The Car in British Society

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Royal Automobile Club Foundation Cars are an integral part of the way we live. Most of our journeys are by car. Over three-quarters of households have at least one car.

Seventy per cent of adults have driving licenses. The present level of car ownership has developed over the last fifty years. Cars have brought enormous advantages to people and the economy.

They have increased the choices that people have about where they live, work, are educated and spend their leisure time. In particular, the growth in car ownership has gone hand in hand with the widening of opportunities for women.

The highest growth in ownership has been seen in households in the lowest income group. And cars are an important form of transport even for families who do not own one.

The expansion of car numbers has been accompanied by changes in land use – increasingly dispersed patterns of settlement and employment, the spread of out of town shopping centers, and the concentration of public services such as hospitals.

These changes have made owning a car a necessity for many because such scattered development is hard for public transport to serve. The growth in car ownership has had no encouragement from government – central or local. Quite the reverse: road building has been cut well below the level of demand; parking has become more difficult and costly in most places; and the cost of running a car (as opposed to buying one) has risen not least because of the price of fuel and the tax levied on it.

The attitudes of the authorities in part reflects their appreciation that the unrestrained use of motor vehicles, especially in urban areas, produces real public disadvantages in terms of congestion and pollution.

Particularly over the last ten years, Government has supported measures discouraging car use in favour of walking, cycling and public transport. [It has legislated for traffic reduction targets in local areas]. Such measures have had some success in eradicating marginal car journeys. But more radical measures to reduce congestion and change driver behaviour through pricing schemes have found no popular support and have in effect been abandoned, the exception being the small area in central London that is uniquely well served by public transport.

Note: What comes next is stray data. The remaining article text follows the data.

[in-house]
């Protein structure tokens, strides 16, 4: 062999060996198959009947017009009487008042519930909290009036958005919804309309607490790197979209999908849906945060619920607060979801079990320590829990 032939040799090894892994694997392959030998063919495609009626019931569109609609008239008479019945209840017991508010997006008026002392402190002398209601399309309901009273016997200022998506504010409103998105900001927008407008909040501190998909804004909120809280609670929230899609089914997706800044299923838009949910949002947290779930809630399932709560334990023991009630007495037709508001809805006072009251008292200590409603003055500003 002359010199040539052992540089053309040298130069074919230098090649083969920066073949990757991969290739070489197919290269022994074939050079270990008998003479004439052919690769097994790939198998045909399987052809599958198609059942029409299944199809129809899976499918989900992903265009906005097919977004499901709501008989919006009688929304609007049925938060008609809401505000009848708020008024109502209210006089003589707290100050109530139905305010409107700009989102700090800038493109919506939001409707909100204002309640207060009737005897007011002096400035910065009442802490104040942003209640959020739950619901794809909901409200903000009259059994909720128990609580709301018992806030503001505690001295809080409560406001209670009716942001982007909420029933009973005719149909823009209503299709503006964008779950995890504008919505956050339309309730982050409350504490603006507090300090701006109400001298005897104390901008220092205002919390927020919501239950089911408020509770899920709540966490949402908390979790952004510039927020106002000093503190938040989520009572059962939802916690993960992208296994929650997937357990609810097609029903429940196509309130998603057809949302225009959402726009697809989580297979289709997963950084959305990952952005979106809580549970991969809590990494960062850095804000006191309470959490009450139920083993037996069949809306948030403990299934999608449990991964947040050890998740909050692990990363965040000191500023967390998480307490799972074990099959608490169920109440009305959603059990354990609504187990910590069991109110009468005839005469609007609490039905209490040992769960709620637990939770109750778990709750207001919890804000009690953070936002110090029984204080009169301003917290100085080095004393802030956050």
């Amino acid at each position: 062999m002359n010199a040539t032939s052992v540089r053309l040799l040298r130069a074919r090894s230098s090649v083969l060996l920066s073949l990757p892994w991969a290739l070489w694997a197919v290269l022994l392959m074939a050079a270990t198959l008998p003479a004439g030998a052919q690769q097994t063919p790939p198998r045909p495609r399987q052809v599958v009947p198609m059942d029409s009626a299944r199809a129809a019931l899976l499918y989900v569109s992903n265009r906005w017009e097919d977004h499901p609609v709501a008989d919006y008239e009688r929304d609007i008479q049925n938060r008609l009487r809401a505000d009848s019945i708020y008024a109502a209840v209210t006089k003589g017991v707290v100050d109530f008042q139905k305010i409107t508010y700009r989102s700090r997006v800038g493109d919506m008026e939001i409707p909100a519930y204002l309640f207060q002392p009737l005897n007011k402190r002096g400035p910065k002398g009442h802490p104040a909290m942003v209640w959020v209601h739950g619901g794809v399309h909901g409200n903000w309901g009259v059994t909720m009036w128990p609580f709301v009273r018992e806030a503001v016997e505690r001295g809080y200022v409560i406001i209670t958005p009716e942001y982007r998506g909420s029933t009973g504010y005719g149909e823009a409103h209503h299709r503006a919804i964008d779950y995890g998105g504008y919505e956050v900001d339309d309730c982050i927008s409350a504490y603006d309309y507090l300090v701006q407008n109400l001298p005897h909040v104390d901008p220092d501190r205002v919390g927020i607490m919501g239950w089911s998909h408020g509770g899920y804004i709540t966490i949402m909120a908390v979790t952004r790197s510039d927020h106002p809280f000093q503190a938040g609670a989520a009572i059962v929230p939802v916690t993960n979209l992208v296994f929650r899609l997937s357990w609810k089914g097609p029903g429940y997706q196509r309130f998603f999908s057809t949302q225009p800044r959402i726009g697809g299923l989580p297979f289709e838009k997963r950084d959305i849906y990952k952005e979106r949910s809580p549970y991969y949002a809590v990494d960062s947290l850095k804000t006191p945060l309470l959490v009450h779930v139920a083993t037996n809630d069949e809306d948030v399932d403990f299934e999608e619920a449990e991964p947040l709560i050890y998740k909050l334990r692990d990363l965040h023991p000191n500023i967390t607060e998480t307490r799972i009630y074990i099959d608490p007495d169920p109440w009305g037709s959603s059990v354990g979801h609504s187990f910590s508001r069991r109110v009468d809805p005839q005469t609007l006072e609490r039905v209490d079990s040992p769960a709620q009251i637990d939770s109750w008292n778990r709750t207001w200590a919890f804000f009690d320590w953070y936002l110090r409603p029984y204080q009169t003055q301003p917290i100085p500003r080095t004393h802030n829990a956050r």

It is surprising that such radical policies to fundamentally change the way people live their lives should have been embarked on with so little research into the factors that lead people to own and use cars: what might persuade them to change their behaviour; and what the costs of transition might be.

To stimulate thinking on these complex and critical issues the Royal Automobile Club Foundation published in 1995 a report on ‘Car Dependence’. Since then, despite Government policies to switch investment into public transport and to encourage its use, the growth in car numbers has continued unchecked: there are seven million more cars now than there were then, and the Government’s forecasts predict future increases.

The present report by an independent research team from University College London, Imperial College London and the University of Oxford investigates the changes that have occurred since the 1995 report.

It studies attitudes towards cars, and the place of the car in today’s society. It looks too at the social and economic consequences of using more coercive methods to change behaviour. Neither the authors nor the Foundation would claim this report is the last word on the subject of cars and society. But we hope it will stimulate further work and serious discussion on a subject seriously neglected, but central to future transport policy.

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